Nov 15, 2016
Heartbreak, it turns out, is more than just a metaphor: After the death of one’s spouse, people are at higher risk of having an abnormal heartbeat, a new study finds.
Why it matters:
We know emotions can have physical effects. So-called “broken heart syndrome,” which can occur after intense emotional experiences (both sad and happy) is marked by an enlargement of the heart. Very stressful life events are known to boost the risk of a heart attack or stroke. But this is the first study to show that another manifestation of emotional stress may be an irregular heartbeat. (more…)
Nov 11, 2016
Rupal Patel at TEDWomen 2013 · 11:44 · Filmed Dec 2013
– I’d like to talk today about a powerful and fundamental aspect of who we are: our voice. Each one of us has a unique voiceprint that reflects our age, our size, even our lifestyle and personality. In the words of the poet Longfellow, “the human voice is the organ of the soul.” As a speech scientist, I’m fascinated by how the voice is produced, and I have an idea for how it can be engineered. That’s what I’d like to share with you.
I’m going to start by playing you a sample of a voice that you may recognize.
(Recording) Stephen Hawking: “I would have thought it was fairly obvious what I meant.” (more…)
Nov 11, 2016
Author: Eric Butterman
Imagine the feeling of not being able to do all the routine, effortless movements you’ve always performed. The motion of brushing your teeth. Putting one foot in front of the other to walk your dog. Even raising a spoon of cereal to your lips to start your day. This unfortunately can sometimes be the fate of a stroke victim. And rehabilitation can equal huge frustration, at a time when the patient is already frustrated. (more…)
Nov 10, 2016
Story by : Christer Wik
On Saturday, 10 September, Henrik Bystrom from Kil, Sweden, had a stroke. His daughters Hanna and Ella were of course afraid, but quickly called 112.
– You did the right thing. That’s why Henry is sitting here today. It is very important to get timely treatment when you get a stroke, says Marita Tore Heim Kase, Director of the department of neurology and rehabilitation at the Central Hospital in Karlstad. (more…)
Nov 9, 2016
Written by Honor Whiteman
Published on https://www.medicalnewstoday.com/
Older women are usually considered at greater risk of pregnancy complications than younger women. However, when it comes to stroke during pregnancy, a new study suggests it is younger women who are most at risk.
Researchers find younger women are more than twice as likely to experience stroke during or just after pregnancy than their non-pregnant counterparts.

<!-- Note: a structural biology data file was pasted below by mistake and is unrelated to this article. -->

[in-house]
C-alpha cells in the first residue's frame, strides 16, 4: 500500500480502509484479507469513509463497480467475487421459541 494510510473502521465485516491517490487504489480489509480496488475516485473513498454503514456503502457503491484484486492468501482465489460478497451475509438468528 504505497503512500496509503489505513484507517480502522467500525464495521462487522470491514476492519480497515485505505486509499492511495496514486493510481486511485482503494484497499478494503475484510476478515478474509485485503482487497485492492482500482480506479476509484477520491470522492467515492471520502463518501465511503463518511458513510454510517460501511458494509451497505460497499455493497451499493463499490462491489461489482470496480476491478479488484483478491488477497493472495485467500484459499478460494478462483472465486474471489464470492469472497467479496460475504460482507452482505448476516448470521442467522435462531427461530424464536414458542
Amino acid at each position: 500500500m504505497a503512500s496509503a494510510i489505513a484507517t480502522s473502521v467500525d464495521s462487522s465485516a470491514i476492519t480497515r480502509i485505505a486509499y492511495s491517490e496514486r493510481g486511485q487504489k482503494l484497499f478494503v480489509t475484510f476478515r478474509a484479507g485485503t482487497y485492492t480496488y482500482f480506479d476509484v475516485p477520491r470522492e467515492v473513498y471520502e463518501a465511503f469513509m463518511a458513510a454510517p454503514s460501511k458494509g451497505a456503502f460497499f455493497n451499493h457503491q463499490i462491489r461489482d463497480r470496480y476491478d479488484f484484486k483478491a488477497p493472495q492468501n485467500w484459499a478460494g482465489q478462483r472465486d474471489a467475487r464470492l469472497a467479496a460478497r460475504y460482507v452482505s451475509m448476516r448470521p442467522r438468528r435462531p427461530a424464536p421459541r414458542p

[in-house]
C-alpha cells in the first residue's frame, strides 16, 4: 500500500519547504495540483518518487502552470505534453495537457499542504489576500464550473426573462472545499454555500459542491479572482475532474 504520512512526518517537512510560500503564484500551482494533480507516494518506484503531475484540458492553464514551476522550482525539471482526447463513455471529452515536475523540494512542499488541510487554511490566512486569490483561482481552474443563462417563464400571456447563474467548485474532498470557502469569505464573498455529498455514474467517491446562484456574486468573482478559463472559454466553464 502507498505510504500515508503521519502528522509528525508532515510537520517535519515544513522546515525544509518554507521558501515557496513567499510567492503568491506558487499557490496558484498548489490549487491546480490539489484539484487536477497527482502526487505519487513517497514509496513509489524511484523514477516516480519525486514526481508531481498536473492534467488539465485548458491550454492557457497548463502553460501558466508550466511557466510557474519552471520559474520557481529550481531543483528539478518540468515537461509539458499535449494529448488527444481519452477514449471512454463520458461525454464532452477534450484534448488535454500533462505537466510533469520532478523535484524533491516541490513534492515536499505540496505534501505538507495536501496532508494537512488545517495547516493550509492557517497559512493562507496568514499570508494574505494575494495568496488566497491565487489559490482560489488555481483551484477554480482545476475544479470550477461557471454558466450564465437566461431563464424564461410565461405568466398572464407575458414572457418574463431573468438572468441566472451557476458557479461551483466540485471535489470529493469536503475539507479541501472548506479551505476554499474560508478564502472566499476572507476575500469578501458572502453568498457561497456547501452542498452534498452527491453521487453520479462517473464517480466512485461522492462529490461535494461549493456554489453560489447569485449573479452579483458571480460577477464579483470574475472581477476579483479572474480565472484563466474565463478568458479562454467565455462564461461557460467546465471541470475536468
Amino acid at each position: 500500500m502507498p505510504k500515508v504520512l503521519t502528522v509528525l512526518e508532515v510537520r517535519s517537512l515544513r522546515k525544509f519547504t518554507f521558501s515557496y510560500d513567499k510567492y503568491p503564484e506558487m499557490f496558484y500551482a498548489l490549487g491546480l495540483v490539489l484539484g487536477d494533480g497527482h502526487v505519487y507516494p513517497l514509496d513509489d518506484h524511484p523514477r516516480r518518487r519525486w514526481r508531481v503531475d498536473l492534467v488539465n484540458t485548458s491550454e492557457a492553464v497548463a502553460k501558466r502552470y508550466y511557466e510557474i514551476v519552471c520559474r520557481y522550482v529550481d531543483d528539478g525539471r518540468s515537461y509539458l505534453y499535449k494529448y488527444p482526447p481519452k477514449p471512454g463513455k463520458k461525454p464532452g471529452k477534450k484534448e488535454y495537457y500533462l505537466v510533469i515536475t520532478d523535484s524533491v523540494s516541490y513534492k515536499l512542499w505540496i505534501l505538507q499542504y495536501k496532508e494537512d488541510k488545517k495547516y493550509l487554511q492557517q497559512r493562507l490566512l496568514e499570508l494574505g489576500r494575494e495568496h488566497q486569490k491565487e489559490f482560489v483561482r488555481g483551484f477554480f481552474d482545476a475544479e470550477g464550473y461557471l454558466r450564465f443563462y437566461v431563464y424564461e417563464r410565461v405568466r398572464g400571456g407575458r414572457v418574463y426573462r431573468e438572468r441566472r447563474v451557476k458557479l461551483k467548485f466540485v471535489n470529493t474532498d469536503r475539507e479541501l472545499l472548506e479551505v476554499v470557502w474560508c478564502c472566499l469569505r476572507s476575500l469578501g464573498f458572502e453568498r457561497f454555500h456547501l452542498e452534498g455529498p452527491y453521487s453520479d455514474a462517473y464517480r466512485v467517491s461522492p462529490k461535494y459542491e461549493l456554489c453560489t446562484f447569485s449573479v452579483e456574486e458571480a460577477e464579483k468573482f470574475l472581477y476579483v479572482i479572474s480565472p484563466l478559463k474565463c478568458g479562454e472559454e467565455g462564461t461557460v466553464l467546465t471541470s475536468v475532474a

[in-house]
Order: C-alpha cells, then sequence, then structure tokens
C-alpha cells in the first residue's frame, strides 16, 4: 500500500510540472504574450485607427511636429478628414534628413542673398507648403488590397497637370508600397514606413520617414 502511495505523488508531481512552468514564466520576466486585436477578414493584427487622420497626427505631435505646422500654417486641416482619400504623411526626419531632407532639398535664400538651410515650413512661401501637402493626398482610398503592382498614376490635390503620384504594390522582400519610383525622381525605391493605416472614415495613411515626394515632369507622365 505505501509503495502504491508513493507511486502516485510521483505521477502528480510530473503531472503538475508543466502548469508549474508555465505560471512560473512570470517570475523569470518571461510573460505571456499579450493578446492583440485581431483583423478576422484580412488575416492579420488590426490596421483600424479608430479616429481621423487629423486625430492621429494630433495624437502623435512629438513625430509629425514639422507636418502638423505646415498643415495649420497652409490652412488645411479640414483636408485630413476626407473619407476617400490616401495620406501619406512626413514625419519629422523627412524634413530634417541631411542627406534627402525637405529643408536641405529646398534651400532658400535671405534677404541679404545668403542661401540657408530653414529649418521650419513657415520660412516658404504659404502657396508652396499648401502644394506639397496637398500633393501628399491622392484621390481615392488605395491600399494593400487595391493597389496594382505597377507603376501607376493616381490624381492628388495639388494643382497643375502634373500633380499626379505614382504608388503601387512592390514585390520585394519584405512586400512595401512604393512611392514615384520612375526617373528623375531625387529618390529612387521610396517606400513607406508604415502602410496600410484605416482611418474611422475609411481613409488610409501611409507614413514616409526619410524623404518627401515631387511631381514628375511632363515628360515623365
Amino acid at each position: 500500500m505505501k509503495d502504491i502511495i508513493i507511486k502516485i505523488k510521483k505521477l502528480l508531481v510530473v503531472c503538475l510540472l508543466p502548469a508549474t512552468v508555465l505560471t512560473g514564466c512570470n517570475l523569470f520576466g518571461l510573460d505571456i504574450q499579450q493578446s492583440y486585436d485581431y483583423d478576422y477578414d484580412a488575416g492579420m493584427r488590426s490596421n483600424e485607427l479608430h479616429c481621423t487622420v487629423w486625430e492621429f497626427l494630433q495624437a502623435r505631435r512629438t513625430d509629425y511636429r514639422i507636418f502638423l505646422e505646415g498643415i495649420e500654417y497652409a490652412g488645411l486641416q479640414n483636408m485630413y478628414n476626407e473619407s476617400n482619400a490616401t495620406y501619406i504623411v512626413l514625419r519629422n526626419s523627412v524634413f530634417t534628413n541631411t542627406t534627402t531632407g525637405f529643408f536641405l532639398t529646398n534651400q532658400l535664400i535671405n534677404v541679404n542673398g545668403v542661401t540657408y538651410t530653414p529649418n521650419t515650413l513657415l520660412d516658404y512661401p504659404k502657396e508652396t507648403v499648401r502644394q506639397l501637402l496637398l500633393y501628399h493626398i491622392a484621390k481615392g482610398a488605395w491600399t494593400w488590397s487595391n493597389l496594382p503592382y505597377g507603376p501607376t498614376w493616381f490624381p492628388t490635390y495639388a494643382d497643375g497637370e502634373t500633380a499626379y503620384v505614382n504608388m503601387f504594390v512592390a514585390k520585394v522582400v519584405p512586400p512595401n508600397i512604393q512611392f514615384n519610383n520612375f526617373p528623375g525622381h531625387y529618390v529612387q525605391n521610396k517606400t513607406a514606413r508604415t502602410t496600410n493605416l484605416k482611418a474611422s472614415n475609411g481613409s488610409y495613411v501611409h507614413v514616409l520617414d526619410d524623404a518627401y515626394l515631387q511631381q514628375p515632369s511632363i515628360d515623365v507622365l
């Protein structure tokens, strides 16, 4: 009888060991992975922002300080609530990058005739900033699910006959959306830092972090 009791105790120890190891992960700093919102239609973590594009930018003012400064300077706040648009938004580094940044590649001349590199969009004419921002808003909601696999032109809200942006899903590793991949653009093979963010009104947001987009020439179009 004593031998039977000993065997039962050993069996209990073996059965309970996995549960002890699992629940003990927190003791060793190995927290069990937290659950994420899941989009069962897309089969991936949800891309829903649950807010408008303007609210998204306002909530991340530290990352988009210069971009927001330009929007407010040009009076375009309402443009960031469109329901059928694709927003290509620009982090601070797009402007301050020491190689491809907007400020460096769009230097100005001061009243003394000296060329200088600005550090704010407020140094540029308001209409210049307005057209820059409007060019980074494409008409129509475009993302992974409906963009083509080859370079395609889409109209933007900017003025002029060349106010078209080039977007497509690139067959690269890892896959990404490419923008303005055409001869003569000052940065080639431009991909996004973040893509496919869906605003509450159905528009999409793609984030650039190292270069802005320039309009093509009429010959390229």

Researchers found that pregnant older women had a similar stroke risk as their non-pregnant counterparts, while younger pregnant women were found to be at more than double the risk of stroke than non-pregnant women of the same age. (more…)
Nov 9, 2016
The article published on https://www.hopkinsmedicine.org/
While more people are surviving strokes, many still face long-term disability. But Johns Hopkins research finds promising ways to retrain the brain and regain independence. Here’s what experts have learned about the power of physical rehab.
The good news about stroke: More people are surviving the initial stroke. The bad news about stroke: More people are surviving the initial stroke with disabilities which might have been minimized if they had received the kind of early, intensive physical rehabilitation that researchers find can improve function and reduce long-term disability. In fact, as many as 60 percent are left with diminished use of an arm or leg. (more…)
Nov 5, 2016
By: Emily Lunardo | Heart Health | Thursday, November 03, 2016 – 12:30 PM
Ischemic stroke risk is linked to traumatic brain injury (TBI), independent of other factors. Lead study author James F. Burke explained, “Both stroke and traumatic brain injury are common, costly, and leading causes of severe disability in adults, and approximately 20 percent of strokes occur in adults under age 65. A large proportion of stroke risk is unexplained, especially in the young, so if we can identify new risk factors, we have the potential to prevent more strokes and improve outcomes.” (more…)
Nov 5, 2016
“An egg a day can cut chances of suffering a fatal stroke,” The Times reports. A new review of existing data covering around 300,000 people suggests eating up to one egg a day may lower stroke risk; but not the risk of heart disease.
The health effects of eggs have been debated for years. Eggs, which contain cholesterol, were thought to increase risk of heart disease by raising cholesterol levels.
But more recent studies show that cholesterol in food has little impact on the levels of cholesterol in your blood – most cholesterol in the blood is made by the liver. (more…)
Nov 2, 2016
Please read below a touching story “The terrorist inside my husband’s brain” from Susan Schneider Williams, BFA, wife of late actor Robin Williams who took his own life as a result of a heavy struggle with a brain disease called Lewy body disease (LBD).
This story was first published on www.neurology.org and Neurology September 27, 2016 vol. 87 no. 13 1308-1311 (more…)
Nov 1, 2016
President and vice president of SAFE co-chairing self management in stroke session at WSO Congress in Hyderabad, India.
Three examples of studies and digital programs were presented at an early morning lecture session on “Stroke support organisations and Self Management”. (more…)